A US study published in the Journal of the American Medical Association Paediatrics involving more than 1,000 children has revealed the
development of autism in children is twice as likely when a mother has experienced pre-eclampsia during birth.
Pre-eclampsia – a condition that only occurs in pregnancy – is typically characterised by high blood pressure and swelling, also often including stomach pains.
Dr Cheryl Walker, senior research author from the University of California’s Davis School of Medicine, tells ABC’s Sarah Sedghi there is a definite link, although experts can’t confirm pre-eclampsia causes autism.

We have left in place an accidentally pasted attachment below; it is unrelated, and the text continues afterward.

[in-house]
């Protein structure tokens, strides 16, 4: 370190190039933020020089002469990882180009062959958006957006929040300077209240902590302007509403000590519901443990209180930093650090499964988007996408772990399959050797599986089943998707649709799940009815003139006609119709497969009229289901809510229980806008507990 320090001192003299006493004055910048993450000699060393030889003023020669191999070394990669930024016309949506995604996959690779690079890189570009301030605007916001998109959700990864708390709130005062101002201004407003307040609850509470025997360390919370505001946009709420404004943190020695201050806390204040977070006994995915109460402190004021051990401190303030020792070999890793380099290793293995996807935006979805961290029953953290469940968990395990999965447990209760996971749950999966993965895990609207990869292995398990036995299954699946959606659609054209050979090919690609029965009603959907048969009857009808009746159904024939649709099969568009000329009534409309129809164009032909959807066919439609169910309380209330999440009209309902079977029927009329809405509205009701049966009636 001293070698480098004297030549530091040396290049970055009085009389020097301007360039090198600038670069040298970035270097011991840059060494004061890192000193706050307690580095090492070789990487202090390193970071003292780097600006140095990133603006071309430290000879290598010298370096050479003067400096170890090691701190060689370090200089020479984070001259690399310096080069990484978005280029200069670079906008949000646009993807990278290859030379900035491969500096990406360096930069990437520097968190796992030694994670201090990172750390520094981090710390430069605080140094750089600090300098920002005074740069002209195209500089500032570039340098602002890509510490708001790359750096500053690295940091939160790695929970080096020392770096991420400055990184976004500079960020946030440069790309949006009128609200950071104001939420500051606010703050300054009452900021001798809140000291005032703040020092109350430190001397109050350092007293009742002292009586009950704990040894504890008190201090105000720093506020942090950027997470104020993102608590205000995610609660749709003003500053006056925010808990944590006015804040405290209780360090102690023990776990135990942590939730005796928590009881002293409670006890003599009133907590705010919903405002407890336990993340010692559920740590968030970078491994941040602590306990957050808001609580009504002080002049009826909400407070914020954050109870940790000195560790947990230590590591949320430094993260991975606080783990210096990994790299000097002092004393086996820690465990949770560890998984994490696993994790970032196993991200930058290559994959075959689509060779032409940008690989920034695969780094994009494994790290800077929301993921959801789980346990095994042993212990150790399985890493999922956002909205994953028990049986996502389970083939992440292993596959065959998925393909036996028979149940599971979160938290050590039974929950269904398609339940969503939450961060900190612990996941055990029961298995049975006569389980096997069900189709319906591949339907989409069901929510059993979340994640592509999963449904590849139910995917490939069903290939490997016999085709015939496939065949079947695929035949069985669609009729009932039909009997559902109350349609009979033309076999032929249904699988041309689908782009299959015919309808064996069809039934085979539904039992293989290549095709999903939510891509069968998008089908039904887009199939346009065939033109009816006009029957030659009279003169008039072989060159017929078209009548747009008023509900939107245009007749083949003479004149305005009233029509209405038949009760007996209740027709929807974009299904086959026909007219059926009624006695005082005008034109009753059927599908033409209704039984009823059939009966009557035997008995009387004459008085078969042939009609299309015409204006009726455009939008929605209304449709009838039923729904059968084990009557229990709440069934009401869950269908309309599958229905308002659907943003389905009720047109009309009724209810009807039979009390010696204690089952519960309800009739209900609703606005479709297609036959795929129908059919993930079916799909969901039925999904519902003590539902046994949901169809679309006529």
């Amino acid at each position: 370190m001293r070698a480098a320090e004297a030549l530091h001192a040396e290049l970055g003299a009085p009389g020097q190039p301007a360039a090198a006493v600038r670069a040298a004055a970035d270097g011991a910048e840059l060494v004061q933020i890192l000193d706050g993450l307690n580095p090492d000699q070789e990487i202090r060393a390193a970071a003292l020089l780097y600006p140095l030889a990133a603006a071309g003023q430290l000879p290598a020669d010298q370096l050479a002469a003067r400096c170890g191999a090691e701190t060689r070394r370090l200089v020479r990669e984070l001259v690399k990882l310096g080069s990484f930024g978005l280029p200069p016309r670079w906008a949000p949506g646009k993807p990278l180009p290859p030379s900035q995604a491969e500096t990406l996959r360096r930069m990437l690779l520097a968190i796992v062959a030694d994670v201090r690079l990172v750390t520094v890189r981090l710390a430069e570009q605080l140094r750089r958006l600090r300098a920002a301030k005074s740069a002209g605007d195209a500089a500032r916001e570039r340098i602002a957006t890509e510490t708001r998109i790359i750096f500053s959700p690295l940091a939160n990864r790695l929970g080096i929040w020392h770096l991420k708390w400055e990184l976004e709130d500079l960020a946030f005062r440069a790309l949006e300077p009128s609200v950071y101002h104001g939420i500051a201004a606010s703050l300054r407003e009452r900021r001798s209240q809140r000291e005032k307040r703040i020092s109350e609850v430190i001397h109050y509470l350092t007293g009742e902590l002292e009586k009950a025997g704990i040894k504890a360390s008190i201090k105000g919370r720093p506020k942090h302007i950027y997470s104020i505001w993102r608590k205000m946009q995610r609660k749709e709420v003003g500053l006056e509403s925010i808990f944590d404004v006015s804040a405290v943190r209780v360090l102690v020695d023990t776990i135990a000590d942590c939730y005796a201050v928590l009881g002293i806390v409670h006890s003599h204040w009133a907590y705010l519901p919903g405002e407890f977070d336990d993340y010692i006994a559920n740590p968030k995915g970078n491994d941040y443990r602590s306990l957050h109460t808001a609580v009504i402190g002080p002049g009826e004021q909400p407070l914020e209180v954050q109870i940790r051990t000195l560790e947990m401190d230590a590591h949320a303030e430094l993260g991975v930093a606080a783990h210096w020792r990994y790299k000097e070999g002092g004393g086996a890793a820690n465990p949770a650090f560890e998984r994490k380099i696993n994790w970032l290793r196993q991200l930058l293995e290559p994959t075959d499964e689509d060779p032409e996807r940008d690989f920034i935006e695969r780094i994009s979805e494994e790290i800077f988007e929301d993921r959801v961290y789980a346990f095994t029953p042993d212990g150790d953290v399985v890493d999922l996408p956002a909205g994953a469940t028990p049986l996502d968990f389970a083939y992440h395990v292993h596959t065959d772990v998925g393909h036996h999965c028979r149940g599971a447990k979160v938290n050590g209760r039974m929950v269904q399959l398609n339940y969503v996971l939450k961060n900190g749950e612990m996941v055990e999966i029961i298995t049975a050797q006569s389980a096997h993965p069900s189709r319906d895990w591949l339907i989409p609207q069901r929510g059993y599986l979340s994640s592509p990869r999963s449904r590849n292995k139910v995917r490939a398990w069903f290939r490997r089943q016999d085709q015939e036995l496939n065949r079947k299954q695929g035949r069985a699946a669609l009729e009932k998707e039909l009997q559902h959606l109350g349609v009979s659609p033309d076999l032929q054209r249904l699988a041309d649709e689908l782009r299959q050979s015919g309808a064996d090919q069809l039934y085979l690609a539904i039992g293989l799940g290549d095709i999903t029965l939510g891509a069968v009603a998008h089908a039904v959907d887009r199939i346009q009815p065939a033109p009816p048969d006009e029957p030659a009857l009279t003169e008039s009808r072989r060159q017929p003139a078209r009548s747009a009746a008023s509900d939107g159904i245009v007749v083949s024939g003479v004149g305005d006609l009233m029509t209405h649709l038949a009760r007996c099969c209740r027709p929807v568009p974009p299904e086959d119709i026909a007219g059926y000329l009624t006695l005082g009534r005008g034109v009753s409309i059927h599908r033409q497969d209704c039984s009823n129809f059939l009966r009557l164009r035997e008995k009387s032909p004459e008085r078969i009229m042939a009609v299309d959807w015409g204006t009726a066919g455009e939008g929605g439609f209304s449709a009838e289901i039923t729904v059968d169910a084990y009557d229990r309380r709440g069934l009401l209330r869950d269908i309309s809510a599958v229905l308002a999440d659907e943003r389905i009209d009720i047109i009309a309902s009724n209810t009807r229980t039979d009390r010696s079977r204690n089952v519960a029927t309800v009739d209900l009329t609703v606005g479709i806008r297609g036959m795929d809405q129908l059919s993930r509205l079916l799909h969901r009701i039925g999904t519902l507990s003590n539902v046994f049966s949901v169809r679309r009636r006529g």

“What is going on inside the body, typically, is that the placenta is not attached as well as it should be so that there is a slightly less-than-average amount of nutrition and oxygen going to the baby.
“And most people believe that if, say, it’s almost like a cry for help. The baby’s reaching out and the mother is getting sick trying to figure out how to provide what the baby needs,” said Dr Walker.
Autism Spectrum Disorder is a lifelong developmental disorder that affects the way individuals relate to their environment socially. The word spectrum describes a range of difficulties and varying degrees.
Dr Walker is hoping the study can be replicated outside of the U.S. to see if the link exists world-wide. The study also revealed pre-eclampsia rates are higher among women exposed to high levels of air pollution and pesticides.
This could spur further research into the role environmental chemicals play in the development of pre-clampsia and whether or not pre-eclampsia might just be a signal for things occurring in the broader environment of a pregnant woman.
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